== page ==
Does a Weighted Blanket Actually Relieve Your Anxiety? Experts Explain
Keeping up with the surge of "cure-all" wellness fads is a job in and of itself. In our column Wellness Inspector, we do the work for you, closely examining these trends to see if they're worth your hard-earned pennies—or whether they're just hype.
Deep, rejuvenating, restorative sleep. While this is the goal, it's unfortunately not the reality for many people. Part of that has to do with society's never-ending stimulation, from intriguing podcasts to captivating novels to marathon-worthy television shows along with the FOMO that's associated with checking out early from social activities. Of course, when we let these things dominate our mindscape, anxiety commonly comes along for the ride. Fortunately, where sleep and anxiety overlap, weighted blankets exist to help lessen the burden and strengthen the restorative sleep space.
Surely you've heard of weighted blankets. Luxury department stores, boho brands, and even your local Target and Walmart have hopped on the sleep wellness trend—and for good reason. While scientific studies and research on the cult-favorite blankets are sparse, sleep experts and psychotherapists applaud their ability to reduce anxiety and restless thoughts to help make way for a calmer, clearer night's sleep.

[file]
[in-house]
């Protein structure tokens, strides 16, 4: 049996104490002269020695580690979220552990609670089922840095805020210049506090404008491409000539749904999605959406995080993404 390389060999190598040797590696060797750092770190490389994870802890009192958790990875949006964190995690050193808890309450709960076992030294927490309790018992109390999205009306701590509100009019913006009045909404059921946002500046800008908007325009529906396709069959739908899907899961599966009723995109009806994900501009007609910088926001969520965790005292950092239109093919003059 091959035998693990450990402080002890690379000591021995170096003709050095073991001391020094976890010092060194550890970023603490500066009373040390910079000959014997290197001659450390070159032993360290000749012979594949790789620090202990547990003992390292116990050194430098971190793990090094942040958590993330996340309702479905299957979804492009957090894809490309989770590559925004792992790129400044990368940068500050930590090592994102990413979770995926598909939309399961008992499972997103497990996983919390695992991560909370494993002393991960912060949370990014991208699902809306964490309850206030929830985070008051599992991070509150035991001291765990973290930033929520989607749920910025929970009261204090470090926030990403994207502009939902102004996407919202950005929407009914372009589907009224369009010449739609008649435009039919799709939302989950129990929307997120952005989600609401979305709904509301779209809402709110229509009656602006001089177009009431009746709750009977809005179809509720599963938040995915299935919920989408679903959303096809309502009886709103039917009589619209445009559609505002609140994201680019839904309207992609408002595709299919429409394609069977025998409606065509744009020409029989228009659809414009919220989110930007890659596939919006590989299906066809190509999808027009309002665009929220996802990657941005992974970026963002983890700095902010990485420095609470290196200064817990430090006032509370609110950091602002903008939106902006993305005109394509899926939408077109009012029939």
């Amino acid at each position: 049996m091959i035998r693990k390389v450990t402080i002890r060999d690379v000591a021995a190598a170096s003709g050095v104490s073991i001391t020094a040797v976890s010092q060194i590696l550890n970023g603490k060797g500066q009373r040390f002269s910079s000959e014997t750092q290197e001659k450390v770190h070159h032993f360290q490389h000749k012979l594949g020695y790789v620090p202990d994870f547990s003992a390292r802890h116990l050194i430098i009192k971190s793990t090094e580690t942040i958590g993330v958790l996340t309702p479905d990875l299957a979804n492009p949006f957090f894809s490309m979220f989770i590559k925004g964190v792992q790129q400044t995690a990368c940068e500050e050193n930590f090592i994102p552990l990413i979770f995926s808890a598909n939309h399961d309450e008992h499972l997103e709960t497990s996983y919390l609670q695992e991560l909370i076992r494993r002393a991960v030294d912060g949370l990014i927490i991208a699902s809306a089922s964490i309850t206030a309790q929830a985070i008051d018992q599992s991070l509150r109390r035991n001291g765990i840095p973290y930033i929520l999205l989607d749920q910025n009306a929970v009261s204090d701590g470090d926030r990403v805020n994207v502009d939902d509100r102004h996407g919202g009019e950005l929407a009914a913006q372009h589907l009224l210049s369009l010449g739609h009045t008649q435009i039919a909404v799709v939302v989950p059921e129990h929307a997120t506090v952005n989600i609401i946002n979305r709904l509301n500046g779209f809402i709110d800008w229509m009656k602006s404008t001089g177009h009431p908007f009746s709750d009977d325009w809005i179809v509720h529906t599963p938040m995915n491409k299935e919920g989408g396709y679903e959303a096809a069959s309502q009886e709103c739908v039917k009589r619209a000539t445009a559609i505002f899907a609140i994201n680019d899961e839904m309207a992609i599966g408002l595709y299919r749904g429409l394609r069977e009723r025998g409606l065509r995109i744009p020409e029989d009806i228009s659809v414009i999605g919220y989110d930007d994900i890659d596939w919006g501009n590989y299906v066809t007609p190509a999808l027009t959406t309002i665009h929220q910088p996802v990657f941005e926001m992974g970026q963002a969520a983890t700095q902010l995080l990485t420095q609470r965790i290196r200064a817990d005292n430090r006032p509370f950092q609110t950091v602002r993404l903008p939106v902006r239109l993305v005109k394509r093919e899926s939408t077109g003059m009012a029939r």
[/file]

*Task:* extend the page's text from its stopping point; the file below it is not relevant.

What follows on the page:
At the end of the day, that's the dream, right? To learn how weighted blankets just might be the answer to your anxious sleep-related prayers, keep reading for what the experts have to say on the matter.
What is a weighted blanket?
Despite the scarcity of research on the effectiveness of weighted blankets, Your Therapist psychotherapist Haley Neidich explains that weighted blankets are a wonderful tool for people struggling with anxiety, depression, insomnia, and PTSD thanks to their ability to help individuals live (and sleep) in the moment. "Individuals suffering from these conditions often feel disconnected from their body and emotionally unsafe," she says. "Weighted blankets help to ground their bodies [by] creating a sense of safety and stability."
Kathrin Hamm, the CEO and founder of Bearaby—arguably the most popular weighted blanket brand on the market—takes it a step further, noting that the reason weighted blankets are so helpful for people who struggle with these mental health conditions is that they harness the power of deep touch pressure, also known as DTP. "DTP mimics the sensation of being hugged, and this stimulates the release of serotonin and melatonin—two neurotransmitters that help regulate sleep and mood," she explains.
How do weighted blankets help with anxiety?
By regulating serotonin and melatonin, weighted blankets are also able to decrease cortisol, the stress hormone that exacerbates anxiety, depression, and PTSD. As such, Tara Youngblood—physicist, leading sleep expert, and the cofounder and CEO of ChiliSleep—says that the deep touch pressure a weighted blanket offers helps decrease activity in your nervous system, slow a racing mind, and, ultimately, help lower anxiety levels at bedtime.
Also, due to the evenly distributed weight of these blankets, they help anxious people not only fall asleep but stay asleep thanks to how they gently inhibit movement throughout the night. So, if you regularly toss and turn while you sleep, a weighted blanket can help you achieve a more restful slumber.